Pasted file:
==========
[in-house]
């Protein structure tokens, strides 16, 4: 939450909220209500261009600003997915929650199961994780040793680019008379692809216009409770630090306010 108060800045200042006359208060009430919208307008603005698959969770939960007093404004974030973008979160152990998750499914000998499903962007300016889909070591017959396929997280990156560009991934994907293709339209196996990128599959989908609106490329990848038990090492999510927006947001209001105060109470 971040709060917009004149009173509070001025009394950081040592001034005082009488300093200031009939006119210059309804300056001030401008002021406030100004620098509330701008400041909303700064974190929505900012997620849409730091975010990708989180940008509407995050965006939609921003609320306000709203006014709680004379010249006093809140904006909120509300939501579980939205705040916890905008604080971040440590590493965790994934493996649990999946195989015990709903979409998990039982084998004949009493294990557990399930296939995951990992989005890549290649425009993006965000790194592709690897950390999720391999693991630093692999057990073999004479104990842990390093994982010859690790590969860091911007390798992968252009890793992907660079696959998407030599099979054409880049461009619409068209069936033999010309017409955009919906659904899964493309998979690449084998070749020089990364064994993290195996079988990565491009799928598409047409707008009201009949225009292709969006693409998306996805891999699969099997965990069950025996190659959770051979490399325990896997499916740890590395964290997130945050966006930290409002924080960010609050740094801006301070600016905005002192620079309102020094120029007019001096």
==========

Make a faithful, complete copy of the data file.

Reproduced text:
[in-house]
């Protein structure tokens, strides 16, 4: 939450909220209500261009600003997915929650199961994780040793680019008379692809216009409770630090306010 108060800045200042006359208060009430919208307008603005698959969770939960007093404004974030973008979160152990998750499914000998499903962007300016889909070591017959396929997280990156560009991934994907293709339209196996990128599959989908609106490329990848038990090492999510927006947001209001105060109470 971040709060917009004149009173509070001025009394950081040592001034005082009488300093200031009939006119210059309804300056001030401008002021406030100004620098509330701008400041909303700064974190929505900012997620849409730091975010990708989180940008509407995050965006939609921003609320306000709203006014709680004379010249006093809140904006909120509300939501579980939205705040916890905008604080971040440590590493965790994934493996649990999946195989015990709903979409998990039982084998004949009493294990557990399930296939995951990992989005890549290649425009993006965000790194592709690897950390999720391999693991630093692999057990073999004479104990842990390093994982010859690790590969860091911007390798992968252009890793992907660079696959998407030599099979054409880049461009619409068209069936033999010309017409955009919906659904899964493309998979690449084998070749020089990364064994993290195996079988990565491009799928598409047409707008009201009949225009292709969006693409998306996805891999699969099997965990069950025996190659959770051979490399325990896997499916740890590395964290997130945050966006930290409002924080960010609050740094801006301070600016905005002192620079309102020094120029007019001096």